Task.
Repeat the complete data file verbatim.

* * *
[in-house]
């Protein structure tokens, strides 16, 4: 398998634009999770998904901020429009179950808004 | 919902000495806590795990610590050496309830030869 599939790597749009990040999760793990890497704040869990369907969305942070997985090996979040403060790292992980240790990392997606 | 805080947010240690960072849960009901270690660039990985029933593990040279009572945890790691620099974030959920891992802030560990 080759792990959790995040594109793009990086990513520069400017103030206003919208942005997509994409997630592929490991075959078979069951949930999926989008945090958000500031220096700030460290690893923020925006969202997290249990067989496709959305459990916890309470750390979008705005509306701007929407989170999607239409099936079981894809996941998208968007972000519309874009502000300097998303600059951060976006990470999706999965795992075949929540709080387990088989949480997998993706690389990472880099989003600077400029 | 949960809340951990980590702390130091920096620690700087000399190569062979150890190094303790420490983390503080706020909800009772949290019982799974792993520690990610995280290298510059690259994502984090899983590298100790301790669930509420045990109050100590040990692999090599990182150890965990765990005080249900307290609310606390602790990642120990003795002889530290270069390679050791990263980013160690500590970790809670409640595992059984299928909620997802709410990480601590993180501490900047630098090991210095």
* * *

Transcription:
[in-house]
């Protein structure tokens, strides 16, 4: 398998634009999770998904901020429009179950808004 | 919902000495806590795990610590050496309830030869 599939790597749009990040999760793990890497704040869990369907969305942070997985090996979040403060790292992980240790990392997606 | 805080947010240690960072849960009901270690660039990985029933593990040279009572945890790691620099974030959920891992802030560990 080759792990959790995040594109793009990086990513520069400017103030206003919208942005997509994409997630592929490991075959078979069951949930999926989008945090958000500031220096700030460290690893923020925006969202997290249990067989496709959305459990916890309470750390979008705005509306701007929407989170999607239409099936079981894809996941998208968007972000519309874009502000300097998303600059951060976006990470999706999965795992075949929540709080387990088989949480997998993706690389990472880099989003600077400029 | 949960809340951990980590702390130091920096620690700087000399190569062979150890190094303790420490983390503080706020909800009772949290019982799974792993520690990610995280290298510059690259994502984090899983590298100790301790669930509420045990109050100590040990692999090599990182150890965990765990005080249900307290609310606390602790990642120990003795002889530290270069390679050791990263980013160690500590970790809670409640595992059984299928909620997802709410990480601590993180501490900047630098090991210095």